Predictably, perhaps, Brown found that "Generally, students in favor of the name change were dual degree students at USC earning an MPA, while those who were more tentative about it were dual Master students at USC in the School of Social Work." In fact, some students expressed strong distaste for the language of 'service':

She was turned off by the use of “service” in the title of SJCS; she felt that it reminded her of “servitude” and made her think of “the Federation worker, but not so much the person who is going to run the institution.”... [A community influencer] further explained “the words themselves, [referring to the name SJCS] are seen as being a servant, or diminishing,” and that the new name would be great for the school if it was “truly indicative of a new focus” and not just a cosmetic change.

 Of course the Jewish community needs, and has always needed, managers and non-managers and HUC-JIR is continuing to offer the programs to train both.

Whether the new name is indicative of a new focus or a cosmetic change, is moving from the discourse of 'service' to 'management' good for the Jewish community? Is it actually a positive expression of Jewish values? Will it bring greater professionalism to Jewish communal organization, or just greater commercialization? If someone's working on a thesis on this question, please send it our way!

Fruits and Roots of Jewish Communal Service Scholarship

We were proud to announce in our June newsletter that we've just added 12 master's theses by HUC-JIR School of Jewish Communal Service students to our offerings. Education in Jewish communal service has come a long way - as it turns out, the history of Jewish communal service education is full of people worried about the efficacy of social work training and whether and how it can properly prepare Jewish students to serve the needs of Jewish communities - in some cases, even whether Jewish students can be enticed into training to serve Jewish communities. Now that we have successful, effective, and selective educational programs where students learn both clinical and research skills, it would be a shame for this work to go unread and unused. Titles include

Here are some of the steps along the way of how we got here:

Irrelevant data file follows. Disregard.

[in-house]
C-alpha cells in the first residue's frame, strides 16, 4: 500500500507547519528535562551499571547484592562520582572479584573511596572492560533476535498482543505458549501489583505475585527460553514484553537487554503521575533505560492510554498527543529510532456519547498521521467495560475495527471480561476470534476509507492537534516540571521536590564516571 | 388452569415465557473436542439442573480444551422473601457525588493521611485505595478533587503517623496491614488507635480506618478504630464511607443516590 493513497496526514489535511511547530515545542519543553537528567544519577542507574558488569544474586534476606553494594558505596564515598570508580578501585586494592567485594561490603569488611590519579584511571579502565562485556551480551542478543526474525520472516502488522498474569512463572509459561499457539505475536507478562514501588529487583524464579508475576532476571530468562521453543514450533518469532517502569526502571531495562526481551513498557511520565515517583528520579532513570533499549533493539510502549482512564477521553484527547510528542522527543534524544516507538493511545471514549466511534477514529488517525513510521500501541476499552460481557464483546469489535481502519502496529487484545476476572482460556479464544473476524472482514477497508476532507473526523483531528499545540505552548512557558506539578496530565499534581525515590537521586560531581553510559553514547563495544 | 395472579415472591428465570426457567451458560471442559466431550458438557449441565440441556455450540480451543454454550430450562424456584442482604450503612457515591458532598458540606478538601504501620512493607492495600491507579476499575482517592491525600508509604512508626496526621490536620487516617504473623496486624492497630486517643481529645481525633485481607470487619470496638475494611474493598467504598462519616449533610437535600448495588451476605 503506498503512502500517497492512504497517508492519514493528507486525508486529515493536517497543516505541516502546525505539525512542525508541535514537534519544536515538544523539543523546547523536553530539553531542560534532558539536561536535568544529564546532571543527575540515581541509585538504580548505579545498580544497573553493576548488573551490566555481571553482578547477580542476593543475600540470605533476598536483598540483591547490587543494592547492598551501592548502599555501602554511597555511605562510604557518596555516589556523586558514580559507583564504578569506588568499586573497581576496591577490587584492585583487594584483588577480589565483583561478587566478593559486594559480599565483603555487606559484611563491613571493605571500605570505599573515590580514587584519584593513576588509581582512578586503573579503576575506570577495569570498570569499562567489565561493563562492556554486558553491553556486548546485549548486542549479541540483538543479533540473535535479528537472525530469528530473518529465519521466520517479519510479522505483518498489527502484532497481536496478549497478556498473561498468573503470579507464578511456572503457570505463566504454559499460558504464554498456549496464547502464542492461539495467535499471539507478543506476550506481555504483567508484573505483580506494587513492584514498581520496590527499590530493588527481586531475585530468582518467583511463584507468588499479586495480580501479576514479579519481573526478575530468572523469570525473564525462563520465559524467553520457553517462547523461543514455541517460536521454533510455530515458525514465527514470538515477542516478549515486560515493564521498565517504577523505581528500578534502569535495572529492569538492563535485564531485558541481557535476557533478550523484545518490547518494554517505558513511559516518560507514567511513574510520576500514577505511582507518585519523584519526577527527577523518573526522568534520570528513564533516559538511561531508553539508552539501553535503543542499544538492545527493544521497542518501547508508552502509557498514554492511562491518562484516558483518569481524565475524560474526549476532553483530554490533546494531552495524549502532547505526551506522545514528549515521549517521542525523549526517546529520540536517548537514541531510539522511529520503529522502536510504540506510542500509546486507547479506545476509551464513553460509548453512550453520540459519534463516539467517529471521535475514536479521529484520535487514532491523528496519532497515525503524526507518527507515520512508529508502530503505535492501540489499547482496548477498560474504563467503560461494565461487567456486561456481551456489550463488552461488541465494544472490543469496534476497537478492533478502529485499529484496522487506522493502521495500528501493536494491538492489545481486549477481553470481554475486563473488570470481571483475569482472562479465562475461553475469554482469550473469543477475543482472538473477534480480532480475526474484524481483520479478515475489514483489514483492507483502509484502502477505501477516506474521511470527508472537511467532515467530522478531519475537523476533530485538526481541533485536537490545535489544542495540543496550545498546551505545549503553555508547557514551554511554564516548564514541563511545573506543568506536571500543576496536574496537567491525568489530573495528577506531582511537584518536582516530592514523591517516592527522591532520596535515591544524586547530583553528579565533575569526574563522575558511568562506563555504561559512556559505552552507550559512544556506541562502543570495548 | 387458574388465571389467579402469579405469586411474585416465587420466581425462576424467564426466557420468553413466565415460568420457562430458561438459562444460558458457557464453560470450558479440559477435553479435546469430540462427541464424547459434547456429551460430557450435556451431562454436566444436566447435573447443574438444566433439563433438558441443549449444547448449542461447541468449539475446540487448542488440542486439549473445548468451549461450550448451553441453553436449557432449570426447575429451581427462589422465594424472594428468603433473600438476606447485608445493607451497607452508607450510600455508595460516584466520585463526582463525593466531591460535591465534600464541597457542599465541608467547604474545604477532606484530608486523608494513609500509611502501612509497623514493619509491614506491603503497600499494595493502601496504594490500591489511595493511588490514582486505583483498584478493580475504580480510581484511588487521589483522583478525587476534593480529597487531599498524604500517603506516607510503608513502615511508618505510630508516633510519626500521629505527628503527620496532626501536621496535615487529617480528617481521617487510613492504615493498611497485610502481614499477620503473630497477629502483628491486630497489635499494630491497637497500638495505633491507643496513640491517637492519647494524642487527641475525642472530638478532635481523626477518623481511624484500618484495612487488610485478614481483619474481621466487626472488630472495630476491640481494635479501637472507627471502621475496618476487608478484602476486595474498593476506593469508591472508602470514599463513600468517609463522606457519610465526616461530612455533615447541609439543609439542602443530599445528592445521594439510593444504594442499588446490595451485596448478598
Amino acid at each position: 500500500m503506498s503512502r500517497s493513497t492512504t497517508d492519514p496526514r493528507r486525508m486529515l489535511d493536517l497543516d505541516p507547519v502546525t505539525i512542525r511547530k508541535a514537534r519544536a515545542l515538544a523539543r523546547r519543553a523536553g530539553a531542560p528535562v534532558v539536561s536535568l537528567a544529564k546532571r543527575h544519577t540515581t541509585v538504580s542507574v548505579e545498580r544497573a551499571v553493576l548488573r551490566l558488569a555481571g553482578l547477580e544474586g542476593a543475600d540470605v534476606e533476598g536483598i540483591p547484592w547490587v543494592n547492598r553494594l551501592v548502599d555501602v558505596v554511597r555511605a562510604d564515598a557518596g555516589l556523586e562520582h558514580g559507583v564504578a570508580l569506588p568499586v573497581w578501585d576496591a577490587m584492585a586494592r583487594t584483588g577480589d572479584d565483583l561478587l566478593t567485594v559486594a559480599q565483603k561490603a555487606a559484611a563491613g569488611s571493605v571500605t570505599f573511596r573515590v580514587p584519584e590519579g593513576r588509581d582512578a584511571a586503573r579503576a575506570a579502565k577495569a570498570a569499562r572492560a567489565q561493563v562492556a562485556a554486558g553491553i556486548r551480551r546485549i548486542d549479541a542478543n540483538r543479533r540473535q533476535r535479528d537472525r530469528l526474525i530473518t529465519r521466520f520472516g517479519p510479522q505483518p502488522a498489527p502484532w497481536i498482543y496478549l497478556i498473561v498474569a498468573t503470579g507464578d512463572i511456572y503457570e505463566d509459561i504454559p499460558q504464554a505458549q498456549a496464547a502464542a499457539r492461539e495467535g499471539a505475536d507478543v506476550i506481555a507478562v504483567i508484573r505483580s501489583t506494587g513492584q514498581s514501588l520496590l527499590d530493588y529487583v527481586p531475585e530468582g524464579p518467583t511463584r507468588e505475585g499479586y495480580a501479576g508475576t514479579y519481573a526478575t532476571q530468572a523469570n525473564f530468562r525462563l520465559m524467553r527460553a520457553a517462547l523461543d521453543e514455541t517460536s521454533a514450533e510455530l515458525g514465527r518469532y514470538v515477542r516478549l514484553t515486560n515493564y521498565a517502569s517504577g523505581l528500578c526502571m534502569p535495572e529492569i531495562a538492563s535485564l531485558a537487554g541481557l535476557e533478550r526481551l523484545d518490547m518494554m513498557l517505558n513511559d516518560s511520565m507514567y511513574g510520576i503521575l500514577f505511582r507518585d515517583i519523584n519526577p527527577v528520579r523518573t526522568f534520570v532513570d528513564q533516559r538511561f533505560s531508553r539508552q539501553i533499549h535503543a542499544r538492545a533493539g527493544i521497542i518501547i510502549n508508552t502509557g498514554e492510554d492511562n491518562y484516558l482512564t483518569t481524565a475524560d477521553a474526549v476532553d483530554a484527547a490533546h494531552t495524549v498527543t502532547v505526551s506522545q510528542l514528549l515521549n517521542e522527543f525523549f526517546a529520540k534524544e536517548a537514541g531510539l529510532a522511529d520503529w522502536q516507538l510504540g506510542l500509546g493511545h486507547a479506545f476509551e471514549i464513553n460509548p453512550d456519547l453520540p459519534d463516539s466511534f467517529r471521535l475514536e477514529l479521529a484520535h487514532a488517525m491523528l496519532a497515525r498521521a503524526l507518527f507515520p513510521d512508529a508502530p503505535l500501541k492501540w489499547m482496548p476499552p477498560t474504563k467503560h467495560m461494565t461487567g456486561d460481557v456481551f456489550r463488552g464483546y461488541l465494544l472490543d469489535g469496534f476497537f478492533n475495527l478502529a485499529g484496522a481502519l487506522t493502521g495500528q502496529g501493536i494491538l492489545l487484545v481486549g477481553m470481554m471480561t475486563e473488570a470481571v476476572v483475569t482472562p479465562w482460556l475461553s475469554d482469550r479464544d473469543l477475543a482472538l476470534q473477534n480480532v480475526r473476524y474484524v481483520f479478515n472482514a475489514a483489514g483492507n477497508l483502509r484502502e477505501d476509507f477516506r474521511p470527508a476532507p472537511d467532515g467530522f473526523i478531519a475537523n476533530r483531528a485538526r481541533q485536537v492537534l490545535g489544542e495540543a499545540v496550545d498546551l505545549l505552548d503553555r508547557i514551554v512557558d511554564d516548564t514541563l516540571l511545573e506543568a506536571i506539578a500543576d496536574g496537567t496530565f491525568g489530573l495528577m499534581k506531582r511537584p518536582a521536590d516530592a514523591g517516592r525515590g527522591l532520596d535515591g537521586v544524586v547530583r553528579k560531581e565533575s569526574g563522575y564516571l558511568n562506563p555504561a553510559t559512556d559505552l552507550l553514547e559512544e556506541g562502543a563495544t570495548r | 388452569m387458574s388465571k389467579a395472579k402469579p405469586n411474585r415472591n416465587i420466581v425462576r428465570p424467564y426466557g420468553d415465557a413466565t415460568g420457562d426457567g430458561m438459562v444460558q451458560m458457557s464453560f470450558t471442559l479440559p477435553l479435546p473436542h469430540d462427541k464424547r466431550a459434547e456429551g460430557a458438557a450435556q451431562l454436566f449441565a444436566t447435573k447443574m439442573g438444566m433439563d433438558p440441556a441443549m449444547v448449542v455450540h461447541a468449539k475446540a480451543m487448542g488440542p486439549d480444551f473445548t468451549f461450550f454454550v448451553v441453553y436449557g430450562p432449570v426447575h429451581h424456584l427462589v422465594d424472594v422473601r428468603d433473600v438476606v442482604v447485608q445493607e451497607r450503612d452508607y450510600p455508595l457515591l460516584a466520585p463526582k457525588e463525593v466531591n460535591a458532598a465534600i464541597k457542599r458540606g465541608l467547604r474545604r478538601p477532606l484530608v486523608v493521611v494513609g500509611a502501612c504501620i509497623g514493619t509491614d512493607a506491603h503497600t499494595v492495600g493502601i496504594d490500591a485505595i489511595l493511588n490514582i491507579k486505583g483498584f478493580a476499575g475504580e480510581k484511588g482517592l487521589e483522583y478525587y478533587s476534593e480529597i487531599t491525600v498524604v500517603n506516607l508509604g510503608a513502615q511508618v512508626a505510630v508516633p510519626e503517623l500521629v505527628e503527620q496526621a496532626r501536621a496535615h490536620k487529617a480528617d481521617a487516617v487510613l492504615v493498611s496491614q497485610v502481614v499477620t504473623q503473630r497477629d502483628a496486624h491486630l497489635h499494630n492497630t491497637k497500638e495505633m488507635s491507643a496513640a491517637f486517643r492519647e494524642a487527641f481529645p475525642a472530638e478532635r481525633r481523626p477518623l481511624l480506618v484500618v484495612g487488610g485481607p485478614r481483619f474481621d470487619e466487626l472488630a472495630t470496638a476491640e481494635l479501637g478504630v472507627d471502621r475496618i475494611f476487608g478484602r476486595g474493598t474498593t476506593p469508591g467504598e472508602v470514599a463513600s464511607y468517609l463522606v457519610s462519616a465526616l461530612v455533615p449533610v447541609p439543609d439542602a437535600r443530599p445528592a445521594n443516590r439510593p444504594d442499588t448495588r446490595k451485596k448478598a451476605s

In 1949, Walter Lurie surveyed the six national training programs in existence (Yeshiva University, the Jewish Theological Seminary, the Hebrew Union College- Jewish Institute of Religion, Dropsie College, the National Jewish Welfare Board, and the Training Bureau for Jewish Communal Service) and wondered "what justification is there to speak of a "Jewish communal service" as a professional field of work? And second, what is the Jewish component in Jewish communal service?" (Present Programs of Training for Jewish Communal Service).

In the late 50s, they worried about how to persuade seduce college students out of the general social work field and into Jewish social work (Do It Yourself! -- The Challenge of Recruitment: A Responsibility and Opportunity for the Profession).

In 1972, Samuel Silberman again argued that Jewish communal work must better define itself as a field (Jewish Communal Service - The Shaping of a Profession). A 1975 article somewhat puzzlingly uses the word 'new' to describe this profession: "The Jewish B.A. Social Worker: A New Professional For Jewish Communal Services". It studies the demographics of Jewish social workers and bemoans how few of them actually have degrees. Education for Social Work Practice in Jewish Communal Service studied the question of how to formulate a proper post-secondary curriculum for Jewish social work.

And coming more or less full circle, a 1998 article looks back on the transformation and evolution of Jewish social work education (at one school) since 1969: The Transformation of Jewish Social Work: Bernard Reisman and the Hornstein Program at Brandeis University.

Jewish University Students in 1937

I'm sad to say that my 1937 Jewish counterparts fell behind the general population in the college attendance gender gap - only 33% of college students were women, versus %42 of the broader population. At least someone was counting though!

The B'nai Brith Hillel Foundation (that's what it was) commissioned a study of the American and Canadian Jewish student community in 1935, and counted 105,000 "Jews and Jewesses" in college, comprising 9% of the entire student community.

The report, titled The Jewish Student in America, goes into detail on where Jews are studying (overrepresented in Massachusetts, underrepresented in New York City), what they're studying (in professional school, largely dentistry, law, and pharmacy), and what Jewish organizations serve them.

For example, it finds that students are well served by social organizations like Jewish fraternities and sororities (1/6th of students belong to a social organization), likely because at the time, "Practically all national social fraternities and sororities of non-Jewish origin [did] not admit Jews as members." on the other hand, "facilities for religious and cultural activity among Jewish students are extremely defective," and the report recommends urgent work in expanding religious and cultural resources.